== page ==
For a group project that explored forensics, Caroline Simonelli '25, Elsa Racine '25, and Abby Novinski '25 interviewed Dr. Mark Desire, the chief medical examiner in New York City. "Communicating with an expert in the topic was something each of us thought to be surreal," said Caroline. "We think that it was an amazing opportunity that we realize many other people our age never could have experienced." The trio enjoyed the collaborative project. "We all wanted to learn more within this field," said Elsa. "We also think that learning about forensics is something fun, and other people would enjoy it too. Also, the knowledge we gained can be applied to other situations, like crime shows and news." Abby's aim through their group slideshow was to inspire others. "We hope our research will motivate our classmates to start research of their own within this field," she said.
For Matthew Dicks, his in-depth dive into rocket propulsion is only the beginning. His project proved a win-win that will set him up for his future. "I enjoyed this project because I researched a topic that I am passionate about," he said. "I love being able to learn new things. I feel so lucky that I had the opportunity to talk to someone who does what I would love to do after college!"
Highlights of Ms. Schuchman's eighth grade science independent research projects:
- Josephine Adebambo: postpartum depression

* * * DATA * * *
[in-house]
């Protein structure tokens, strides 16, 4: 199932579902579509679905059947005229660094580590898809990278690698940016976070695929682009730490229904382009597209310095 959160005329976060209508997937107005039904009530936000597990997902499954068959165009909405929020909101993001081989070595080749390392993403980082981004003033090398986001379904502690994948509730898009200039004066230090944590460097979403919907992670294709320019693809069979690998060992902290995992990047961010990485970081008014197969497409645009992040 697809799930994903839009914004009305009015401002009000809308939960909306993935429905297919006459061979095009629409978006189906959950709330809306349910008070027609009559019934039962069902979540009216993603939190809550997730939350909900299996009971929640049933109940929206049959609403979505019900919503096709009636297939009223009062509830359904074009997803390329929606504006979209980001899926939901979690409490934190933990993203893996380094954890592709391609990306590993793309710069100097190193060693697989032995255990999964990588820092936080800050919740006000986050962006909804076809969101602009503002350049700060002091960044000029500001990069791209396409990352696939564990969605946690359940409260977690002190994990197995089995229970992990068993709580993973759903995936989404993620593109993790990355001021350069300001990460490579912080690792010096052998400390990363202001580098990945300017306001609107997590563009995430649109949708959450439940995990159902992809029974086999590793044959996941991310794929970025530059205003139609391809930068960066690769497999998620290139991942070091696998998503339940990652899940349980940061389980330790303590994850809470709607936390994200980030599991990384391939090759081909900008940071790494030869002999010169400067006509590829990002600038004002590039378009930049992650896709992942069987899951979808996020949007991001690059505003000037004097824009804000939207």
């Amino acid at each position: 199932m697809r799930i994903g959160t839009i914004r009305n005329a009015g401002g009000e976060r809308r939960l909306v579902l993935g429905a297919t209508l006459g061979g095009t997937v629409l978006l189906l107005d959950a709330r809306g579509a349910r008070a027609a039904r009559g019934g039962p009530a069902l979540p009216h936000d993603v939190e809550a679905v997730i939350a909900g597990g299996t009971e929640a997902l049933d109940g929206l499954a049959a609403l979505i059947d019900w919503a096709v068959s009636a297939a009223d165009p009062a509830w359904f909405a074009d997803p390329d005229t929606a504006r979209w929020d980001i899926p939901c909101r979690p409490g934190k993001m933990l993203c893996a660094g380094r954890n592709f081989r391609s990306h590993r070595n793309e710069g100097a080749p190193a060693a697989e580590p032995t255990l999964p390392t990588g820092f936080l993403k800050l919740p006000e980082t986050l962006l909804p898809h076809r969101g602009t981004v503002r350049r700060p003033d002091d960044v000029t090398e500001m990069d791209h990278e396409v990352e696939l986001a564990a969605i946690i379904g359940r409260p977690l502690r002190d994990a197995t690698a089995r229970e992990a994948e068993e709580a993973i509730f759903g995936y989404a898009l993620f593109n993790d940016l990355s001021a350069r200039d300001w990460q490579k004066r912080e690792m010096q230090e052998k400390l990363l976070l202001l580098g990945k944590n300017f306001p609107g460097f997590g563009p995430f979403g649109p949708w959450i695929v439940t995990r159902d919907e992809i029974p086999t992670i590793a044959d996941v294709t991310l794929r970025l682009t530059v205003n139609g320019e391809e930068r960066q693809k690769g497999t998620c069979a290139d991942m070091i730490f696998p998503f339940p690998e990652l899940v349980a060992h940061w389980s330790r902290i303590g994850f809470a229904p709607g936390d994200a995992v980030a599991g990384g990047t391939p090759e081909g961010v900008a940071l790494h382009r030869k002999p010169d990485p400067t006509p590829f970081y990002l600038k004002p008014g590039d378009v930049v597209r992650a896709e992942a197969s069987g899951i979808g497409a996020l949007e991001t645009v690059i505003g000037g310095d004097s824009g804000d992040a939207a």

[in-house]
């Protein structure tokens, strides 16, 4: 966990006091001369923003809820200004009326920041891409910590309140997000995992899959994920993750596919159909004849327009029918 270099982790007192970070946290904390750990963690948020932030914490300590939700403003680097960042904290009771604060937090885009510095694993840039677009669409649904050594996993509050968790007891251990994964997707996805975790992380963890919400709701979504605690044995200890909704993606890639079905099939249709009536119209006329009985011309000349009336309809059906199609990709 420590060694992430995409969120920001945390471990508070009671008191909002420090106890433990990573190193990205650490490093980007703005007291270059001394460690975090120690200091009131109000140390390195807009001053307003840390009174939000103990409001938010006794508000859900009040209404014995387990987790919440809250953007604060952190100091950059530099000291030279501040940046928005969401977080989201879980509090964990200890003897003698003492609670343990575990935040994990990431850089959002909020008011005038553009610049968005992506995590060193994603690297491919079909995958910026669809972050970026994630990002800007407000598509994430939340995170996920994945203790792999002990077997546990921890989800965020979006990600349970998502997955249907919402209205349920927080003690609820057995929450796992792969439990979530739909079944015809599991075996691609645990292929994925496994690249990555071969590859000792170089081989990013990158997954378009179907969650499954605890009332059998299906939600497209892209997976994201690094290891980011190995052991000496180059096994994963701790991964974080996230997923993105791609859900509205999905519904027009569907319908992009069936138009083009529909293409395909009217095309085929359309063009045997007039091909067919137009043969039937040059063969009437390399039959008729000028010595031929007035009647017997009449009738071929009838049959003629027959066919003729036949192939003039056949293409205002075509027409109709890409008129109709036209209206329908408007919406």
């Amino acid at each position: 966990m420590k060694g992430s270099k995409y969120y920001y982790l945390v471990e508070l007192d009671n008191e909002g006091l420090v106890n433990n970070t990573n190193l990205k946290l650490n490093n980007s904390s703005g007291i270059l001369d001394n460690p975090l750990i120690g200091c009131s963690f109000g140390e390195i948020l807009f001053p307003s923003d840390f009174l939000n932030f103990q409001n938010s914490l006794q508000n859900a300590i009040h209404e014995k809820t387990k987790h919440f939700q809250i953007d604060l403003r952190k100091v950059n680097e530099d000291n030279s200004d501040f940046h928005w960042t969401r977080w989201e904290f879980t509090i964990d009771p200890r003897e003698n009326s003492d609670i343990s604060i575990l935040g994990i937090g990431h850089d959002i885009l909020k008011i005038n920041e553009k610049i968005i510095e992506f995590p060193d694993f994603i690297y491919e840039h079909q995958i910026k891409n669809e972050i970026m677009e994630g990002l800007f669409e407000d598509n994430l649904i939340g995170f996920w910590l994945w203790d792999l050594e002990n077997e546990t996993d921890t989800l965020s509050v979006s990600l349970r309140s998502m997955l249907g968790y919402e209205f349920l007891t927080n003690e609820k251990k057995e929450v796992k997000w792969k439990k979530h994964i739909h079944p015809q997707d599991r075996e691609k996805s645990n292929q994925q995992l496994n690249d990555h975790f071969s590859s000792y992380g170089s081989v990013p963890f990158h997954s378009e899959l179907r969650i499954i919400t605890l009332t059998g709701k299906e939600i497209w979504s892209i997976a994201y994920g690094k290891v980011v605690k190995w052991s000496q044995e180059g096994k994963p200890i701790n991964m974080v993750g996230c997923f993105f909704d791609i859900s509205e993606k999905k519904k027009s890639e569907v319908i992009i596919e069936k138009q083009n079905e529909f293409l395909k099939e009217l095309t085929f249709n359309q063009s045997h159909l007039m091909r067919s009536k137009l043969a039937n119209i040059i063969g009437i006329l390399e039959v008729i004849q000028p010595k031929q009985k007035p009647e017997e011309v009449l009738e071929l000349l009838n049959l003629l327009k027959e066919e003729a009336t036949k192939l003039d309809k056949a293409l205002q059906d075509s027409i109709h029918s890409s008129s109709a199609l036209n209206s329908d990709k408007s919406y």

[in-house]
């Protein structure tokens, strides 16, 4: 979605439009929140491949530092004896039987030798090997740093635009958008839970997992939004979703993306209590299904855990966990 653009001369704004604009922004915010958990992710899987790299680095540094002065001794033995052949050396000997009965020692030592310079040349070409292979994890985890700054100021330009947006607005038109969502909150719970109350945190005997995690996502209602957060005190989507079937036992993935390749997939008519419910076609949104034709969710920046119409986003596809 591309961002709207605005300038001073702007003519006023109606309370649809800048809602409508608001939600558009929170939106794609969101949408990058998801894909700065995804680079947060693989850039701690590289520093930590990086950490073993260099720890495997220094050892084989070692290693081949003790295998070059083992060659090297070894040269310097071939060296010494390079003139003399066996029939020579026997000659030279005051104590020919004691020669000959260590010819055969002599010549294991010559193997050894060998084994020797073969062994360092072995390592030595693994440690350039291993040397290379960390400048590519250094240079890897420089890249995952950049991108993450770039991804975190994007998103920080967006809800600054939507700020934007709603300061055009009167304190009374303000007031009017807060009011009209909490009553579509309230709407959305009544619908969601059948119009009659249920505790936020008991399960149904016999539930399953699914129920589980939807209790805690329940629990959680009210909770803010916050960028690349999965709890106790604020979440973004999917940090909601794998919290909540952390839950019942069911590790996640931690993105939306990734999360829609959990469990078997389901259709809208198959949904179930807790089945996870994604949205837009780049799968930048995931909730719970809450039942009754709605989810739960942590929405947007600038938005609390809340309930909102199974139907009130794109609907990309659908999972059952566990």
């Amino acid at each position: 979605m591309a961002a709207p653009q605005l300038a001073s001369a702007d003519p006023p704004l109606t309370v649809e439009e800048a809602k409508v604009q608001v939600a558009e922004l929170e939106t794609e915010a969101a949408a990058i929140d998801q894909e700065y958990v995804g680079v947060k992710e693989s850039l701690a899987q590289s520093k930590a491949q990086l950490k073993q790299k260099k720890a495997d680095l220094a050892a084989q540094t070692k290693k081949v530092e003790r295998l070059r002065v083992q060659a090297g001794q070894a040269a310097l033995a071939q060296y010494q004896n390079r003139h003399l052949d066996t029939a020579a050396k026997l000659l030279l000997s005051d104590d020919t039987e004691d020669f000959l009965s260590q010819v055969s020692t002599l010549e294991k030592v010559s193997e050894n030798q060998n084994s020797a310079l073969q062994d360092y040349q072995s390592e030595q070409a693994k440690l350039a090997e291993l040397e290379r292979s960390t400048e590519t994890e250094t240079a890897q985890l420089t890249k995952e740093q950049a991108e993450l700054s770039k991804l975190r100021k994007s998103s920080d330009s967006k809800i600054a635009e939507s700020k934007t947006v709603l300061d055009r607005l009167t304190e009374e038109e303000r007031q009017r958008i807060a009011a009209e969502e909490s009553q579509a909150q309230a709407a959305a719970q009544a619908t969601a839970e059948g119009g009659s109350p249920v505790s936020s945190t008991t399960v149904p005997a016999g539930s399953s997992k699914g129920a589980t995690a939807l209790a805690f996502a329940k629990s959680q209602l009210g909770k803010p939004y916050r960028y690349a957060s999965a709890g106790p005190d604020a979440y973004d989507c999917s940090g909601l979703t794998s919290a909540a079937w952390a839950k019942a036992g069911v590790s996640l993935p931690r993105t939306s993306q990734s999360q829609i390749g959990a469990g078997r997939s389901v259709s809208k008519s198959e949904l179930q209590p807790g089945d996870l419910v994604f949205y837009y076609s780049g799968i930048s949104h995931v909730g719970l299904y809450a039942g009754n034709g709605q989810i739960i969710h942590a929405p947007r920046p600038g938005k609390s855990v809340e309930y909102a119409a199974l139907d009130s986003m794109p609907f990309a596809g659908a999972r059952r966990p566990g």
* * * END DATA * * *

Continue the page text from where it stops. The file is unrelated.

- Sanjay De Silva: Buidling materials and design
- Matt Fortunato: Concussions and sports injuries
- Ema Hercules: How social media affects the brain in teenagers
- Jacqueline Herrera-Perez: Exoplanets and their habitability
- Marco Liberti: Effects of stress on brain and behavior
- Elsa Racine: Forensic science
- Arjun Rao: Stem Cell Research
- Nick Rocca: Nuclear Fission/Fusion
- Nevan Sameth: Breast cancer
- Teagan Sameth: Lantern Flies
- Michael Simonelli: Effects of video games on teenagers
- Mary Young: Dyslexia
- Addy Angell: Factors affected human longevity
- Alex Chyzowych: Common Sport Injuries
- Emily Dicks: History of Surgery and Sterile Techniques
- Matthew Dicks: Rocket Engines
- Gianna Frangello: Schizophrenia
- Sophie Elber: Depression
- Noah Most: Black Holes
- Addison Rodriguez: Bias and racism
- Caroline Simonelli: Forensic Science
- Ben Spinowitz: Nuclear Fusion
- Darya Tahmasebi: Telescopes
- Danny Vasquez: Rocket Engines
- Kendall Bell: Neurosurgery
- Angelina Bonaventura: Orthopedic Surgery, taught her fellow students how to suture in her final presentation.
- Brady Domsic: Effect of fertilizer on farming/planting
- Katie Lutz: Bioluminescence
- Giacomo Messina: How music affects the brain
- Abby Novinski: Forensic Science
- Harry Pambianchi: Gravity
- Ava Roslund: Diabetes
- Ellie Roslund: Northern Lights
- Kevin Pikiell: Factors affecting extinction of animals
- Duncan Cheng: Bridge design
- Bianca Cooper: Cardiology
- Sofia Criscola: Design of buildings
- Austin Fluhr: Radiology, interviewed Radiologist Jennifer Kertesz, M.D.
- Lucy Halstead: Social Cognition
- Juliana Holmes: Hodgkin's Lymphoma
- Kate Horton: Differences in the male and female brain
- Christopher Kolb: Explosives
- Campbell Macak: Cystic fibrosis
- David Pressley: Airplane design
- Libby Scott: Asthma
- Max Voigt: Science of Ski Design